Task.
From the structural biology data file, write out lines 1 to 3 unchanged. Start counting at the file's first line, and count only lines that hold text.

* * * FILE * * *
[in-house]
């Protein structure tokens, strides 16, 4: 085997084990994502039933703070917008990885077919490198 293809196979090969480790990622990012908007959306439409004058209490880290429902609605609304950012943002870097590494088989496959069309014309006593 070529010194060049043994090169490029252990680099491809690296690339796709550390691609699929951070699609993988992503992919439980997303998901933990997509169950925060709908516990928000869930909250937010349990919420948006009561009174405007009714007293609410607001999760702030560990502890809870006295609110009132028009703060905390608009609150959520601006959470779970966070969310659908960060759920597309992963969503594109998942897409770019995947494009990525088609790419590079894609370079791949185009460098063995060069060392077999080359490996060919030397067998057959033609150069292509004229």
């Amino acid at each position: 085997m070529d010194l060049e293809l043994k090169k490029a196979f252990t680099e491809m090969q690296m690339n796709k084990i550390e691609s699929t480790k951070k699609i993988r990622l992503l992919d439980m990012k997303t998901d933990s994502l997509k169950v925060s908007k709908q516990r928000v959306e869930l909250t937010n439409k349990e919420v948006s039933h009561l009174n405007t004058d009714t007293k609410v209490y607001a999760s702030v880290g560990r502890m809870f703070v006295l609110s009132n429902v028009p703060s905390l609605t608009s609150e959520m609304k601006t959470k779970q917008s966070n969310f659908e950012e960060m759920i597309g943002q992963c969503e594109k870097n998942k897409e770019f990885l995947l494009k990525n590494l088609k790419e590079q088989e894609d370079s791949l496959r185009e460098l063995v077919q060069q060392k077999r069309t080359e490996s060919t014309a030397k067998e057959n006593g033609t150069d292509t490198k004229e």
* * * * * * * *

[in-house]
């Protein structure tokens, strides 16, 4: 085997084990994502039933703070917008990885077919490198 293809196979090969480790990622990012908007959306439409004058209490880290429902609605609304950012943002870097590494088989496959069309014309006593 070529010194060049043994090169490029252990680099491809690296690339796709550390691609699929951070699609993988992503992919439980997303998901933990997509169950925060709908516990928000869930909250937010349990919420948006009561009174405007009714007293609410607001999760702030560990502890809870006295609110009132028009703060905390608009609150959520601006959470779970966070969310659908960060759920597309992963969503594109998942897409770019995947494009990525088609790419590079894609370079791949185009460098063995060069060392077999080359490996060919030397067998057959033609150069292509004229």
């Amino acid at each position: 085997m070529d010194l060049e293809l043994k090169k490029a196979f252990t680099e491809m090969q690296m690339n796709k084990i550390e691609s699929t480790k951070k699609i993988r990622l992503l992919d439980m990012k997303t998901d933990s994502l997509k169950v925060s908007k709908q516990r928000v959306e869930l909250t937010n439409k349990e919420v948006s039933h009561l009174n405007t004058d009714t007293k609410v209490y607001a999760s702030v880290g560990r502890m809870f703070v006295l609110s009132n429902v028009p703060s905390l609605t608009s609150e959520m609304k601006t959470k779970q917008s966070n969310f659908e950012e960060m759920i597309g943002q992963c969503e594109k870097n998942k897409e770019f990885l995947l494009k990525n590494l088609k790419e590079q088989e894609d370079s791949l496959r185009e460098l063995v077919q060069q060392k077999r069309t080359e490996s060919t014309a030397k067998e057959n006593g033609t150069d292509t490198k004229e």